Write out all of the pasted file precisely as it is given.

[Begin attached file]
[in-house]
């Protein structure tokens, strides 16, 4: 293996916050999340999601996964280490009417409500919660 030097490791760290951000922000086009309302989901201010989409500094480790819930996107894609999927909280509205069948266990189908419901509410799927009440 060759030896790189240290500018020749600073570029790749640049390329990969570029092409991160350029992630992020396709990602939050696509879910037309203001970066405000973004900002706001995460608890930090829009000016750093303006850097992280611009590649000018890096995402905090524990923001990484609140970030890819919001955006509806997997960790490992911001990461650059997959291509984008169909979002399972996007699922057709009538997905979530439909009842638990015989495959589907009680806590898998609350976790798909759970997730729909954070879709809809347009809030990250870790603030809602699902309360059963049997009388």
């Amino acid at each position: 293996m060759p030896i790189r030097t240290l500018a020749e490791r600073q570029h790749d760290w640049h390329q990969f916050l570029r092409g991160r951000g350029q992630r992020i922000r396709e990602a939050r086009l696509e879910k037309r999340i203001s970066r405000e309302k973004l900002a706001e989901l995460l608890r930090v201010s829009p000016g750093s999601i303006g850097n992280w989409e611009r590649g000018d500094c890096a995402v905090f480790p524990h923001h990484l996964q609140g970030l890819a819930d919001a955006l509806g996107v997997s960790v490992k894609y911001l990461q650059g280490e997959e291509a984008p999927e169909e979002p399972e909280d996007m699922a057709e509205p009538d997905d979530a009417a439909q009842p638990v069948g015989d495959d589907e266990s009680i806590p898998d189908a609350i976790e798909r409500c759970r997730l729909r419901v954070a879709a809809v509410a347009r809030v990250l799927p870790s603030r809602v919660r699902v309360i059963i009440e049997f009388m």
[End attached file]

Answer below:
[in-house]
């Protein structure tokens, strides 16, 4: 293996916050999340999601996964280490009417409500919660 030097490791760290951000922000086009309302989901201010989409500094480790819930996107894609999927909280509205069948266990189908419901509410799927009440 060759030896790189240290500018020749600073570029790749640049390329990969570029092409991160350029992630992020396709990602939050696509879910037309203001970066405000973004900002706001995460608890930090829009000016750093303006850097992280611009590649000018890096995402905090524990923001990484609140970030890819919001955006509806997997960790490992911001990461650059997959291509984008169909979002399972996007699922057709009538997905979530439909009842638990015989495959589907009680806590898998609350976790798909759970997730729909954070879709809809347009809030990250870790603030809602699902309360059963049997009388």
């Amino acid at each position: 293996m060759p030896i790189r030097t240290l500018a020749e490791r600073q570029h790749d760290w640049h390329q990969f916050l570029r092409g991160r951000g350029q992630r992020i922000r396709e990602a939050r086009l696509e879910k037309r999340i203001s970066r405000e309302k973004l900002a706001e989901l995460l608890r930090v201010s829009p000016g750093s999601i303006g850097n992280w989409e611009r590649g000018d500094c890096a995402v905090f480790p524990h923001h990484l996964q609140g970030l890819a819930d919001a955006l509806g996107v997997s960790v490992k894609y911001l990461q650059g280490e997959e291509a984008p999927e169909e979002p399972e909280d996007m699922a057709e509205p009538d997905d979530a009417a439909q009842p638990v069948g015989d495959d589907e266990s009680i806590p898998d189908a609350i976790e798909r409500c759970r997730l729909r419901v954070a879709a809809v509410a347009r809030v990250l799927p870790s603030r809602v919660r699902v309360i059963i009440e049997f009388m």